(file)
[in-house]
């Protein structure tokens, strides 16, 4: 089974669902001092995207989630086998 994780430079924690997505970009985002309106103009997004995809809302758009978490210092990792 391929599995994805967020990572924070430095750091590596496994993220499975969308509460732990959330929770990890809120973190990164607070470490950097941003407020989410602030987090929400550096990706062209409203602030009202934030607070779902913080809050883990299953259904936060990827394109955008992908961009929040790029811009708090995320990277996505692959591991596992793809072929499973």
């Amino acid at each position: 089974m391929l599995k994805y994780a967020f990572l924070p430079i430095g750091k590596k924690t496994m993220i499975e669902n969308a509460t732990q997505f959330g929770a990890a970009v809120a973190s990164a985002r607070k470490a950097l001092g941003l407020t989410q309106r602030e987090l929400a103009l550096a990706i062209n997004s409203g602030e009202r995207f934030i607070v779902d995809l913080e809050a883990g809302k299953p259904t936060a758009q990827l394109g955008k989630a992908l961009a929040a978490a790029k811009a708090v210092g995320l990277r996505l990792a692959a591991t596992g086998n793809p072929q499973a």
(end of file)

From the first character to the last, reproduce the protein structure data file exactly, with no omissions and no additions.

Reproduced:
[in-house]
């Protein structure tokens, strides 16, 4: 089974669902001092995207989630086998 994780430079924690997505970009985002309106103009997004995809809302758009978490210092990792 391929599995994805967020990572924070430095750091590596496994993220499975969308509460732990959330929770990890809120973190990164607070470490950097941003407020989410602030987090929400550096990706062209409203602030009202934030607070779902913080809050883990299953259904936060990827394109955008992908961009929040790029811009708090995320990277996505692959591991596992793809072929499973």
């Amino acid at each position: 089974m391929l599995k994805y994780a967020f990572l924070p430079i430095g750091k590596k924690t496994m993220i499975e669902n969308a509460t732990q997505f959330g929770a990890a970009v809120a973190s990164a985002r607070k470490a950097l001092g941003l407020t989410q309106r602030e987090l929400a103009l550096a990706i062209n997004s409203g602030e009202r995207f934030i607070v779902d995809l913080e809050a883990g809302k299953p259904t936060a758009q990827l394109g955008k989630a992908l961009a929040a978490a790029k811009a708090v210092g995320l990277r996505l990792a692959a591991t596992g086998n793809p072929q499973a």